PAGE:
The combined works of Jackie Chan is a mixed bag. Most of his contributions to martial arts cinema of the ‘70s were little more than humorous kung fu yarns or fodder for that intangible subgenre of postmortem Bruce Lee actioneers known as “Brucesploitation.” As the ‘80s came to pass, Chan was not only able to emerge as Hong Kong’s quintessential action/comedy superstar — with such hits as Police Story and Armour of God — but even gained the attention of some Hollywood filmmakers as well. Unfortunately, his fancy American debut didn’t quite succeed, and resulted in such forgettable flicks as The Big Boss, The Protector, and those Cannonball Run movies.
Sadly, it took another decade in order for Jackie to achieve household status in the States, after which his film catalogue really began to morph into a mishmash affair; wherein we were treated to unjustly re-edited imports of decent Hong Kong titles and mind-numbingly awful US exports with annoying co-stars like Chris Tucker. Chan’s recent offerings have gone mostly unnoticed by this reviewer, owing to the fact that, well, frankly, I was burnt out on HK movies.
2010’s Little Big Soldier (originally released as Da bing xiao jiang) has received a number of favorable critiques from cinema commentators around the world. And, after taking a look at the movie myself, I am forced to agree with the others. Despite its titular similarity to a certain Dustin Hoffman classic, Little Big Soldier is a charming martial arts action/drama/comedy that opens with the aftermath of a brutal battle. One soldier, known in the credits solely as “Big Soldier” (Chan) has survived his regiment’s fatal confrontation with the enemy by playing dead.
He’s not the only one that’s still breathing, however — and a quick search through the stockpile of corpses reveals a general from the other side (Leehom Wang), whom our nature-loving hero promptly declares his hostage in the hopes of exchanging him for a place to call home. But delivering the general to his final destination won’t be easy, since this Warring States odd couple is besieged by various factions of marauding barbarians along the way, in addition to being pursued by the general’s younger brother — who is not looking for his fallen warrior sibling in order to save him, but rather to kill him so that he may be crowned king.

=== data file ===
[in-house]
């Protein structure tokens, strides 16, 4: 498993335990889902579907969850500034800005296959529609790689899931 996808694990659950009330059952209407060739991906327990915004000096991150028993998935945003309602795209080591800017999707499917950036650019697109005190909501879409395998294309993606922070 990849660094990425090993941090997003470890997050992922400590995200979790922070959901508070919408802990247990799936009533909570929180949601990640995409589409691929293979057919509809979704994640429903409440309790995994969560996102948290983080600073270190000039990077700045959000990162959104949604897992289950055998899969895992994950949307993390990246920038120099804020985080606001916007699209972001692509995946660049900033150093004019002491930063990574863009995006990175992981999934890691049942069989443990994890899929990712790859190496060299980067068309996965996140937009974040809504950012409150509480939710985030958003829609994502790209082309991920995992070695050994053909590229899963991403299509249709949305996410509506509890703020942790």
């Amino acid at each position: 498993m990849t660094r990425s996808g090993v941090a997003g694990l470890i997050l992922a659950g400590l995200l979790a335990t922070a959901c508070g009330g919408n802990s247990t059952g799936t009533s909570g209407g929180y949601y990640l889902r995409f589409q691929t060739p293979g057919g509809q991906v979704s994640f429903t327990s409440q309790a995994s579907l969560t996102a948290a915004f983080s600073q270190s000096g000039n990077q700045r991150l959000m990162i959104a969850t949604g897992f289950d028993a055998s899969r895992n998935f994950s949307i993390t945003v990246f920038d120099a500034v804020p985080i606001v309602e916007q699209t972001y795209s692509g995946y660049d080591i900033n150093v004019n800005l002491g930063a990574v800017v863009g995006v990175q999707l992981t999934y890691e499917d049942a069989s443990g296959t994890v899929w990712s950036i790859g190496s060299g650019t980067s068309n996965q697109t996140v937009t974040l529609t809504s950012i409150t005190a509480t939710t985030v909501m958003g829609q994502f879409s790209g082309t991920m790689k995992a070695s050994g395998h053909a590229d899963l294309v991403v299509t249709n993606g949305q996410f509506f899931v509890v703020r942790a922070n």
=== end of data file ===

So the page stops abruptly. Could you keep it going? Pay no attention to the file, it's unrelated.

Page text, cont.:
Filled with some great stunt work and a barely-hidden, ignorable message about peace or some such garbage, Little Big Soldier emerges as a delightful kung fu flick. Well Go USA’s Blu-ray transfer is a striking one at that, delivering some rich colors and contrast, as well as lively DTS-HD 5.1 and Surround soundtracks available in both Mandarin and English. Surprisingly, the English-dubbed audio mix is a good one for a change, and English subtitles are included for the Mandarin track. Special features included with this Blu-ray/DVD Combo consist of a Making-Of featurette, music video (with Jackie Chan), and trailers for this and other Well Go titles.
In short: Little Big Soldier isn’t Jackie Chan’s ultimate tour-de-force, but it’s a darn good piece of well-choreographed wizardry set to a fun (and sometimes touching) story.